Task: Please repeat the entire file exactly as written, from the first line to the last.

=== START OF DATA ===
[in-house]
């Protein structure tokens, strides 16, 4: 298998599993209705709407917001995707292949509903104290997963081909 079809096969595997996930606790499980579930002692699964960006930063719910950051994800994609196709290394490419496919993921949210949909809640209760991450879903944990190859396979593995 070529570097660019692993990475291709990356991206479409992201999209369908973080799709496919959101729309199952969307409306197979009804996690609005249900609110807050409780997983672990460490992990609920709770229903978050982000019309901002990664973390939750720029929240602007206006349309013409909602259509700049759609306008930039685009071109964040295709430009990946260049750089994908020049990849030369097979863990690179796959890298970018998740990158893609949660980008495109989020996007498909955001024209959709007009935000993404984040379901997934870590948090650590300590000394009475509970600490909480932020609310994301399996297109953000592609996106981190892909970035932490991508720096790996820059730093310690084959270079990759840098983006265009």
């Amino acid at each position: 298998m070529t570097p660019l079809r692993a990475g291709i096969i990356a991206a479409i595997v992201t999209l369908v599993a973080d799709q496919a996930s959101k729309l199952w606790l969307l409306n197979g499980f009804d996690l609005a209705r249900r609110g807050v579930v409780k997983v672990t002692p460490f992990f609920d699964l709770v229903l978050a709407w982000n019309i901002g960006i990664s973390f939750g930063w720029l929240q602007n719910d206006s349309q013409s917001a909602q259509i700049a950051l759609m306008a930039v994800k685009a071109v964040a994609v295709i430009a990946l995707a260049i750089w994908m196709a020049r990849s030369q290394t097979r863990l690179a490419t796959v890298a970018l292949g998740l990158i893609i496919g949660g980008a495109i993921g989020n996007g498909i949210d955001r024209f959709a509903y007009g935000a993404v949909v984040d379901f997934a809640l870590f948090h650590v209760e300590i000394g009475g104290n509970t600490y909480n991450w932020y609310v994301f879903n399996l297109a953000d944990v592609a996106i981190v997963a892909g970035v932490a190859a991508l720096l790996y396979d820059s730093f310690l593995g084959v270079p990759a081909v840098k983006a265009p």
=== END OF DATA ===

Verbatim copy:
[in-house]
């Protein structure tokens, strides 16, 4: 298998599993209705709407917001995707292949509903104290997963081909 079809096969595997996930606790499980579930002692699964960006930063719910950051994800994609196709290394490419496919993921949210949909809640209760991450879903944990190859396979593995 070529570097660019692993990475291709990356991206479409992201999209369908973080799709496919959101729309199952969307409306197979009804996690609005249900609110807050409780997983672990460490992990609920709770229903978050982000019309901002990664973390939750720029929240602007206006349309013409909602259509700049759609306008930039685009071109964040295709430009990946260049750089994908020049990849030369097979863990690179796959890298970018998740990158893609949660980008495109989020996007498909955001024209959709007009935000993404984040379901997934870590948090650590300590000394009475509970600490909480932020609310994301399996297109953000592609996106981190892909970035932490991508720096790996820059730093310690084959270079990759840098983006265009």
């Amino acid at each position: 298998m070529t570097p660019l079809r692993a990475g291709i096969i990356a991206a479409i595997v992201t999209l369908v599993a973080d799709q496919a996930s959101k729309l199952w606790l969307l409306n197979g499980f009804d996690l609005a209705r249900r609110g807050v579930v409780k997983v672990t002692p460490f992990f609920d699964l709770v229903l978050a709407w982000n019309i901002g960006i990664s973390f939750g930063w720029l929240q602007n719910d206006s349309q013409s917001a909602q259509i700049a950051l759609m306008a930039v994800k685009a071109v964040a994609v295709i430009a990946l995707a260049i750089w994908m196709a020049r990849s030369q290394t097979r863990l690179a490419t796959v890298a970018l292949g998740l990158i893609i496919g949660g980008a495109i993921g989020n996007g498909i949210d955001r024209f959709a509903y007009g935000a993404v949909v984040d379901f997934a809640l870590f948090h650590v209760e300590i000394g009475g104290n509970t600490y909480n991450w932020y609310v994301f879903n399996l297109a953000d944990v592609a996106i981190v997963a892909g970035v932490a190859a991508l720096l790996y396979d820059s730093f310690l593995g084959v270079p990759a081909v840098k983006a265009p």